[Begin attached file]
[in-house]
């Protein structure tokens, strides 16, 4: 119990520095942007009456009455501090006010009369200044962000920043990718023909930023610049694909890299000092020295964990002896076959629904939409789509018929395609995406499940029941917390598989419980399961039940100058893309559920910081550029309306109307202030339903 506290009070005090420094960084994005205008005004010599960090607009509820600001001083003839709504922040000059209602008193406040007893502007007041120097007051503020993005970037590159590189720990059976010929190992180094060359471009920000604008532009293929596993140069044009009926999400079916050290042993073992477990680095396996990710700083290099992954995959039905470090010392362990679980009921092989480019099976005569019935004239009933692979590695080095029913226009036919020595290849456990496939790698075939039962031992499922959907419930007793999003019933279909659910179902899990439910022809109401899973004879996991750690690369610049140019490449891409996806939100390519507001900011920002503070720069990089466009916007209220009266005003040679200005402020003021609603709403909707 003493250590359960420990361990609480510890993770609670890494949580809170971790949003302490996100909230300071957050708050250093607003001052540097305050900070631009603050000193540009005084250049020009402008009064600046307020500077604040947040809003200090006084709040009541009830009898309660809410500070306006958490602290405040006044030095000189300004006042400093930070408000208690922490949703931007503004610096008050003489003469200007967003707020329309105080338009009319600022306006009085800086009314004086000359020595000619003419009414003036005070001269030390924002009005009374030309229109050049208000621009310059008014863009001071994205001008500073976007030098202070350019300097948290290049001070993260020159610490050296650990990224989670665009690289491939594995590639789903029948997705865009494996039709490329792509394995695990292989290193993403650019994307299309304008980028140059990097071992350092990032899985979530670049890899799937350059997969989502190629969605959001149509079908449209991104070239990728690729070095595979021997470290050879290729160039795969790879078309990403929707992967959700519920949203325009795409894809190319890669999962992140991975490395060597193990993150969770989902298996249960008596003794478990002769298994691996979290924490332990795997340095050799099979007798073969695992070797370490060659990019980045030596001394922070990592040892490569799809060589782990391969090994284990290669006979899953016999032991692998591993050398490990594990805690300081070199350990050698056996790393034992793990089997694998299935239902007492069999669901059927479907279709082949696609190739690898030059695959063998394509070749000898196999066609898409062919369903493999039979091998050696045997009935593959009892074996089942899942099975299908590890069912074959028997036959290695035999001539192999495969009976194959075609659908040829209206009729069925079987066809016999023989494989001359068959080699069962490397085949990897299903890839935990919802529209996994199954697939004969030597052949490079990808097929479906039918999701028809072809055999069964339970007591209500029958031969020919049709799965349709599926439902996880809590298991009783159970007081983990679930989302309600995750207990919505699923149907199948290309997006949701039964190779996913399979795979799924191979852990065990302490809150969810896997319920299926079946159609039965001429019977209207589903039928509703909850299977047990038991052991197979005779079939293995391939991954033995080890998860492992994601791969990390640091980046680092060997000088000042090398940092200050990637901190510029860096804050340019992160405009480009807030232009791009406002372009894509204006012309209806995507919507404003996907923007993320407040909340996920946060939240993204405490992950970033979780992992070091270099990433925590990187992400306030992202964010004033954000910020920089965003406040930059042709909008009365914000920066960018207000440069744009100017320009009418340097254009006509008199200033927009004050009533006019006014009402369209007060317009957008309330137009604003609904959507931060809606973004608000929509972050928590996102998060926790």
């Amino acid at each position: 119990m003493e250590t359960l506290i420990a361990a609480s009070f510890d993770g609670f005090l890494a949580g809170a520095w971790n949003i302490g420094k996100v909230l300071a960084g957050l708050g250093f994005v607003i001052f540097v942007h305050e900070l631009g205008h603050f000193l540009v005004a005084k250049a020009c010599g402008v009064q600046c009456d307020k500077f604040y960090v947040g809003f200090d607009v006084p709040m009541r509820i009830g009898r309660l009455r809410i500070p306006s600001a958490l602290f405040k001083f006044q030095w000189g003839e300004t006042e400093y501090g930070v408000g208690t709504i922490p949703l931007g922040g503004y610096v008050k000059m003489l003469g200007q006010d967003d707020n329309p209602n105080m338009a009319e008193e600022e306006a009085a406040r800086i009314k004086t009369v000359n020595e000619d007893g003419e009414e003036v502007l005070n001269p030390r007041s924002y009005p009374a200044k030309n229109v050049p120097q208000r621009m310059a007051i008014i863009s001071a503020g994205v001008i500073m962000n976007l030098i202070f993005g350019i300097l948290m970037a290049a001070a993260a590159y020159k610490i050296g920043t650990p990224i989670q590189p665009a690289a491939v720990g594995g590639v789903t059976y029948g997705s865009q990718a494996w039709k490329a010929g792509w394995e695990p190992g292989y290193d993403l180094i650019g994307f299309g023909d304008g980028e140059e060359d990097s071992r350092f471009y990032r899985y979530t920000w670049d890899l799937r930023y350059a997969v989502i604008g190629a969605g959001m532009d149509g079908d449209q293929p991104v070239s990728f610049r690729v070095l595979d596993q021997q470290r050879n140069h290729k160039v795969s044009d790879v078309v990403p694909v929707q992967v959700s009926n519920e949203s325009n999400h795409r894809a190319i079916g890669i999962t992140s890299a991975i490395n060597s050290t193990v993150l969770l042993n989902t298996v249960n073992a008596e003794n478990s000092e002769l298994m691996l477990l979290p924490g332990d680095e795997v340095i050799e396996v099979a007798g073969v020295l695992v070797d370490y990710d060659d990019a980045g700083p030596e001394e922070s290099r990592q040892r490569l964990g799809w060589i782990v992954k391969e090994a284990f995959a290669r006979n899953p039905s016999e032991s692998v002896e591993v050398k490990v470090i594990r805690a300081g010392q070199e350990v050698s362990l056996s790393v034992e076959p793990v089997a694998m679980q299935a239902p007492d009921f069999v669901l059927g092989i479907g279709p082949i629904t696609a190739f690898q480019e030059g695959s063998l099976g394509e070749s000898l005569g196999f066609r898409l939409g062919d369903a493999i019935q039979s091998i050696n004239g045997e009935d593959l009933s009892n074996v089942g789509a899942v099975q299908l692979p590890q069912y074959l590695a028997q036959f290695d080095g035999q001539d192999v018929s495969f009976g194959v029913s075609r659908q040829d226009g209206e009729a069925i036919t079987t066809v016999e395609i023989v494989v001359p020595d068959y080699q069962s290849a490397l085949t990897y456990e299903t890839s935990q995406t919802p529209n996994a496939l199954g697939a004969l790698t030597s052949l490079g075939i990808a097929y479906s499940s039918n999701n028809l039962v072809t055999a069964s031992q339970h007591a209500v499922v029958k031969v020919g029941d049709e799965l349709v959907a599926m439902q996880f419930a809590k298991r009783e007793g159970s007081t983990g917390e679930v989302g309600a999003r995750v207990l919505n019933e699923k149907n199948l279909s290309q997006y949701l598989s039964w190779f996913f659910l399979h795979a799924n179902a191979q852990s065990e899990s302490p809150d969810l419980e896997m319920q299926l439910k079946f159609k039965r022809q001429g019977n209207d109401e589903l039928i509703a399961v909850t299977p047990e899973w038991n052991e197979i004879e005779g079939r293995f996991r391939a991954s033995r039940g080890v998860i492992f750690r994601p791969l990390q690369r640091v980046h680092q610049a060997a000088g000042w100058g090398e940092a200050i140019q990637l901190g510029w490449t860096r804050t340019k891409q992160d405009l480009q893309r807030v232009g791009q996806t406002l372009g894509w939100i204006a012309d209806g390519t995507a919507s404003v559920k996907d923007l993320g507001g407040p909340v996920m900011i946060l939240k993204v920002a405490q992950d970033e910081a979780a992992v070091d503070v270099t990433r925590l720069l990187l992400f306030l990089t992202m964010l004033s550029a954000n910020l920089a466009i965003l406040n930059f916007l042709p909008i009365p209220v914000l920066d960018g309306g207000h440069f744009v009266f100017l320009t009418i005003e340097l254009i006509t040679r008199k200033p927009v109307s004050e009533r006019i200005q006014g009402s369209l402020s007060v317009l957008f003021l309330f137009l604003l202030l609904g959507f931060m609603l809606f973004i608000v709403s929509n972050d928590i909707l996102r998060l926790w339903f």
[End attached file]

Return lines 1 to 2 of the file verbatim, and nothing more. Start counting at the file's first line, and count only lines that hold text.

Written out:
[in-house]
């Protein structure tokens, strides 16, 4: 119990520095942007009456009455501090006010009369200044962000920043990718023909930023610049694909890299000092020295964990002896076959629904939409789509018929395609995406499940029941917390598989419980399961039940100058893309559920910081550029309306109307202030339903 506290009070005090420094960084994005205008005004010599960090607009509820600001001083003839709504922040000059209602008193406040007893502007007041120097007051503020993005970037590159590189720990059976010929190992180094060359471009920000604008532009293929596993140069044009009926999400079916050290042993073992477990680095396996990710700083290099992954995959039905470090010392362990679980009921092989480019099976005569019935004239009933692979590695080095029913226009036919020595290849456990496939790698075939039962031992499922959907419930007793999003019933279909659910179902899990439910022809109401899973004879996991750690690369610049140019490449891409996806939100390519507001900011920002503070720069990089466009916007209220009266005003040679200005402020003021609603709403909707 003493250590359960420990361990609480510890993770609670890494949580809170971790949003302490996100909230300071957050708050250093607003001052540097305050900070631009603050000193540009005084250049020009402008009064600046307020500077604040947040809003200090006084709040009541009830009898309660809410500070306006958490602290405040006044030095000189300004006042400093930070408000208690922490949703931007503004610096008050003489003469200007967003707020329309105080338009009319600022306006009085800086009314004086000359020595000619003419009414003036005070001269030390924002009005009374030309229109050049208000621009310059008014863009001071994205001008500073976007030098202070350019300097948290290049001070993260020159610490050296650990990224989670665009690289491939594995590639789903029948997705865009494996039709490329792509394995695990292989290193993403650019994307299309304008980028140059990097071992350092990032899985979530670049890899799937350059997969989502190629969605959001149509079908449209991104070239990728690729070095595979021997470290050879290729160039795969790879078309990403929707992967959700519920949203325009795409894809190319890669999962992140991975490395060597193990993150969770989902298996249960008596003794478990002769298994691996979290924490332990795997340095050799099979007798073969695992070797370490060659990019980045030596001394922070990592040892490569799809060589782990391969090994284990290669006979899953016999032991692998591993050398490990594990805690300081070199350990050698056996790393034992793990089997694998299935239902007492069999669901059927479907279709082949696609190739690898030059695959063998394509070749000898196999066609898409062919369903493999039979091998050696045997009935593959009892074996089942899942099975299908590890069912074959028997036959290695035999001539192999495969009976194959075609659908040829209206009729069925079987066809016999023989494989001359068959080699069962490397085949990897299903890839935990919802529209996994199954697939004969030597052949490079990808097929479906039918999701028809072809055999069964339970007591209500029958031969020919049709799965349709599926439902996880809590298991009783159970007081983990679930989302309600995750207990919505699923149907199948290309997006949701039964190779996913399979795979799924191979852990065990302490809150969810896997319920299926079946159609039965001429019977209207589903039928509703909850299977047990038991052991197979005779079939293995391939991954033995080890998860492992994601791969990390640091980046680092060997000088000042090398940092200050990637901190510029860096804050340019992160405009480009807030232009791009406002372009894509204006012309209806995507919507404003996907923007993320407040909340996920946060939240993204405490992950970033979780992992070091270099990433925590990187992400306030992202964010004033954000910020920089965003406040930059042709909008009365914000920066960018207000440069744009100017320009009418340097254009006509008199200033927009004050009533006019006014009402369209007060317009957008309330137009604003609904959507931060809606973004608000929509972050928590996102998060926790």